Under the Shadows

I hardly know where to begin in a task such as this. I have not written much since my youth in the convent, although then I flattered myself with thinking I was quite skilled at the practice. There was some writing when I was in the employ of Don Tadeo, but it was not of this kind. I have never been interested in stories—beginnings and middles—one has to arrive at an end from which to gain a vantage point to scan the whole proceedings. I am not the kind to look back or dwell on past moments and their significance.  That sort of thing is always changing anyway; the morning has a different hue come evening.

So it is a foreign thing I am doing here, and I beg your forgiveness should the telling go poorly. But you have insisted and I shall comply. I owe you that much anyway. Owe you that and so much more, but these inadequate phrases shall have to suffice. Perhaps you can understand something of this burden that shadows my every step.

I was born into a family of some standing in the year of Our Lord 1585 in Lima whose name I will not mention, for their honor will have suffered enough from my various transgressions. We had a large estate in one of the finer neighborhoods of that fair city, surrounded by towering walls that sheltered us from any prying eyes. Those walls delineated the universe of my childhood, for I rarely left the estate and my only time out of doors was spent in the crafted and manicured gardens of the grounds.

My childhood was one of shadow and darkness. The sunlight gave my mother severe headaches and she spent most her days in bed. The windows in her wing of the estate had to be shuttered and covered with blinds in case she should happen to emerge, leaving most of the house off-limits to her. I was her only child and, with no real friends or companions among the rest of the household, I spent most of my days near her quarters in the, often vain, hope that she would be well enough to invite me into her chambers. There I would listen as she recounted tales of our family’s remarkable history.

My father I remember as a distant, pained figure who rarely strayed to my mother’s rooms. I cannot recall more than three words that he said to me directly. My very presence seemed to wound him. He had two other daughters, both older than I, who the servants and my cousins doted on. Me they avoided, whispering to each other when I would pass them in the hall.

One of my clearest memories of that time is of a conversation I managed to overhear in my father’s quarters. I cannot call to mind how I came to be there, hidden in the cove beneath his writing desk and behind the desk’s chair – no doubt I was in the midst of some childish game, for I was no more than ten – but there I was as two of the house servants stole an embrace and then shared a confidence.

That woman is a seductress. She has used sorcery on the Don. This from the woman, a scullery girl and a mulata, who should not have been in my father’s quarters, though the same could have been said of me.

Yes she has clearly done evil to him with her spells. This was one of my father’s servants, an Indian boy.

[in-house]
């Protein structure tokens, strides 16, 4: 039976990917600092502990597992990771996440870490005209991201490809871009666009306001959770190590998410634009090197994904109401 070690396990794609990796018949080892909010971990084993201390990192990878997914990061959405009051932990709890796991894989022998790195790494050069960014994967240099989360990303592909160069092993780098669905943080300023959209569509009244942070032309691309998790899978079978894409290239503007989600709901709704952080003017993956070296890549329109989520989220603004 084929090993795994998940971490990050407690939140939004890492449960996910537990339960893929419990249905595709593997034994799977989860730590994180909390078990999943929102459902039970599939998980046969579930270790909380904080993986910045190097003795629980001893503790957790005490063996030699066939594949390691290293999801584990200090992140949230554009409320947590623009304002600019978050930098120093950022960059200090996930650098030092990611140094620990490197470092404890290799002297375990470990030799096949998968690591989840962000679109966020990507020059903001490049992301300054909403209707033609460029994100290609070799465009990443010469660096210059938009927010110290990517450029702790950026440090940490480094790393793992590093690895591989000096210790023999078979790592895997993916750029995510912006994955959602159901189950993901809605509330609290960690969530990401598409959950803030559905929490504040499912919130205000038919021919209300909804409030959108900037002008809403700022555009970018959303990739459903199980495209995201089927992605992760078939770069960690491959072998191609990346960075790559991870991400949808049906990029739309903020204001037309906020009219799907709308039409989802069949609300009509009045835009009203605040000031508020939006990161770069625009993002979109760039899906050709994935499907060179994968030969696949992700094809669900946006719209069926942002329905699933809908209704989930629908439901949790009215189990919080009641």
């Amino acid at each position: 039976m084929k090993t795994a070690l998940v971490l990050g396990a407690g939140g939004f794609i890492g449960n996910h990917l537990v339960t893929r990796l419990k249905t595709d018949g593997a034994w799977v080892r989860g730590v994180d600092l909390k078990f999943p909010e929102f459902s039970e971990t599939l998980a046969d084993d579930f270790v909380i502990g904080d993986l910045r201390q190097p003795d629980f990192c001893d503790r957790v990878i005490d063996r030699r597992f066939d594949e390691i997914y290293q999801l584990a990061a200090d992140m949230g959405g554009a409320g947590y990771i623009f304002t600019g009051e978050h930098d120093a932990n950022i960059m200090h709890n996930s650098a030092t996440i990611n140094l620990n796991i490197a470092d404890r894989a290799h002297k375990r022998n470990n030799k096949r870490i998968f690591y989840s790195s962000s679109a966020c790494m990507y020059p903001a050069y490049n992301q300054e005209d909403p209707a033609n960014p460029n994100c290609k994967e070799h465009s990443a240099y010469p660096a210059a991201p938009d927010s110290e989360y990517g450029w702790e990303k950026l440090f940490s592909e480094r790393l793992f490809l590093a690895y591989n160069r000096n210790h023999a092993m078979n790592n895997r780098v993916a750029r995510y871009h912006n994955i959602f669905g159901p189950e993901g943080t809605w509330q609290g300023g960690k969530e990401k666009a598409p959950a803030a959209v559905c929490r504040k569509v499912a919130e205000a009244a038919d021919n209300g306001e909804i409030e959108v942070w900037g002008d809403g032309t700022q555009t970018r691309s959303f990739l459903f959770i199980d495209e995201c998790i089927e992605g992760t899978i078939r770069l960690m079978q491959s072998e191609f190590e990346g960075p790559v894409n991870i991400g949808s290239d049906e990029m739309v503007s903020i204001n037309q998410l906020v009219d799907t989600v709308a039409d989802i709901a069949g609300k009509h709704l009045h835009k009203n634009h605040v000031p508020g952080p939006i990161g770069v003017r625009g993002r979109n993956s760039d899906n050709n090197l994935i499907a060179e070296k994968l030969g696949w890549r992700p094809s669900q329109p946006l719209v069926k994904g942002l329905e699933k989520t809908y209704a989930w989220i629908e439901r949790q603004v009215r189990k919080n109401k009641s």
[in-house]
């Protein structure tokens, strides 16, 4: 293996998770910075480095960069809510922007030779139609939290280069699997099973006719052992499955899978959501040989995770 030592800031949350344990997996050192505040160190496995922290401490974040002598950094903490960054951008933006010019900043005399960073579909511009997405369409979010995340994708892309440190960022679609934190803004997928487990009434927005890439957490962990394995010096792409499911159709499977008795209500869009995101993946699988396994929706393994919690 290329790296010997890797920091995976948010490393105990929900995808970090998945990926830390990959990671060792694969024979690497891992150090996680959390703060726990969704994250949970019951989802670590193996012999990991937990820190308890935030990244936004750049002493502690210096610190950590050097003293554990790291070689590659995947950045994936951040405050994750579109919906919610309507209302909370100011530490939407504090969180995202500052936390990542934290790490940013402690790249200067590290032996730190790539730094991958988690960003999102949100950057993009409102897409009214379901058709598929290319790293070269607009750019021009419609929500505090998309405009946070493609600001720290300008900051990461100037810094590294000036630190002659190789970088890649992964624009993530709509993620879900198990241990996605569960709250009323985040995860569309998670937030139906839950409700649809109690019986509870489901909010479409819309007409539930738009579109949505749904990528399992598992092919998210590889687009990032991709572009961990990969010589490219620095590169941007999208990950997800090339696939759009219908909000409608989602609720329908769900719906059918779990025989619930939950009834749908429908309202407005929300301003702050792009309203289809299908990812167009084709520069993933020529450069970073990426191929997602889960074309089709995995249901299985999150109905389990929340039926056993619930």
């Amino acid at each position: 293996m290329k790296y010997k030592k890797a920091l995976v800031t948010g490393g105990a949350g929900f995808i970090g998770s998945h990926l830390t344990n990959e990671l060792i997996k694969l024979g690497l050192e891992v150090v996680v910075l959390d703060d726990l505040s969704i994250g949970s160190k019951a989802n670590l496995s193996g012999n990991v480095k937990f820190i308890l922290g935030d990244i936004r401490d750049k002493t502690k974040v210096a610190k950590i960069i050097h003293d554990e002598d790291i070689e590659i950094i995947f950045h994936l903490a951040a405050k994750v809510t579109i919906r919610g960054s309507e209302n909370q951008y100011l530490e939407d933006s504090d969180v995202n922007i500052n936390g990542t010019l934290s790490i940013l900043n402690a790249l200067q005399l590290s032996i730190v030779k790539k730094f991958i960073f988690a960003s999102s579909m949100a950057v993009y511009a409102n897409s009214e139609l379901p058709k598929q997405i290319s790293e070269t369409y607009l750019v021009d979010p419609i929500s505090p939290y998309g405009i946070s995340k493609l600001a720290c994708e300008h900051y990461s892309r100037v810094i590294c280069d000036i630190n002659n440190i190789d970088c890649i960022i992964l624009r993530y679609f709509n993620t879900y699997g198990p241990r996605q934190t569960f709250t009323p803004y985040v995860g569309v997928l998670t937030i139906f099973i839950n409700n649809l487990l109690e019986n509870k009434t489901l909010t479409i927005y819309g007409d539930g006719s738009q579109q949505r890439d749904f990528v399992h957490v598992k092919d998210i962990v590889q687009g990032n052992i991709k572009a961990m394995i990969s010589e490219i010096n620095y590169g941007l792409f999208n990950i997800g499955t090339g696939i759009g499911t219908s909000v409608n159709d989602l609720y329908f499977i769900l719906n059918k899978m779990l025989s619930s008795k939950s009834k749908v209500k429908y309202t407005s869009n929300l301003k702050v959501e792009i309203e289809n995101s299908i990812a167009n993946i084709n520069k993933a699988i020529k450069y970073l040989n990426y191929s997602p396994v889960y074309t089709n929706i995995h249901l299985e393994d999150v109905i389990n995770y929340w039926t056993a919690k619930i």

And that child is of the same kind. Those words have never left me; they come to my thoughts unbidden, in those moments when I am unguarded from drink or despair. That was the first I became aware I was different from others in some fundamental way and that this was the reason for the unkindness, the whispers and the evil glares. How they feared me! Their hatred gave me strength which still carries me through my days, even as my steps have grown heavier with each year.

Mother was never long for this world, so it seemed to me. I have been told she was once one of Lima’s most beautiful women, but she had faded from that glory by the time I can remember her. Her skin was always a spectral shade, her breathing labored and her eyes unfocused. In her last year of life she was rarely coherent, subsiding often into a fever-like state where she would rave about those in San Sebastién, who had conspired against her and condemned her to this exile. She told me, in one of her final lucid moments before she succumbed to the pox that swept through Lima that winter, how sorry she was that she would not have more time with me. Though I was young I understood what her meaning was.

There was so much I was going to teach you, she told me. So much you needed to learn. The world will be difficult for you. It was for me. That is our lot. I only hope you do more than I have with what you have been given.

I do not know if I have succeeded in this regard. My life has been a series of wrong turns, each leading me farther astray. Who knows what the future offers, though I fear you will have more to say in that regard than I. Perhaps that is for the best, given all I have done.

I fear my thoughts have overwhelmed me, this pen, so burdensome; it has dragged my spirit down to a step before damnation. What a punishment you have devised for me! You would say it is no such thing, that it is for my and your edification. I have not thought of these times in many years. They were not kind to me, though few times have been, as you shall see. Onward.

Following my mother’s death I was sent to pass the remainder of my days in Convent of La Encarnación. I was eleven or twelve perhaps and my father had long determined that I was not suitable material for marriage. His family name was at stake. I would have been sent to a monastery earlier, I am certain, had my mother not opposed it. I was her only true companion in those last years. With her gone there was nothing left for me in that home and there had been so little happiness, even when she was alive, that I went to the convent gladly. Our family was important enough that my dowry was easily paid for and I was ensconced as a novice in its enclosure…

From Maleficio in the Cloister by Clint Westgard

Forthcoming March, 2013

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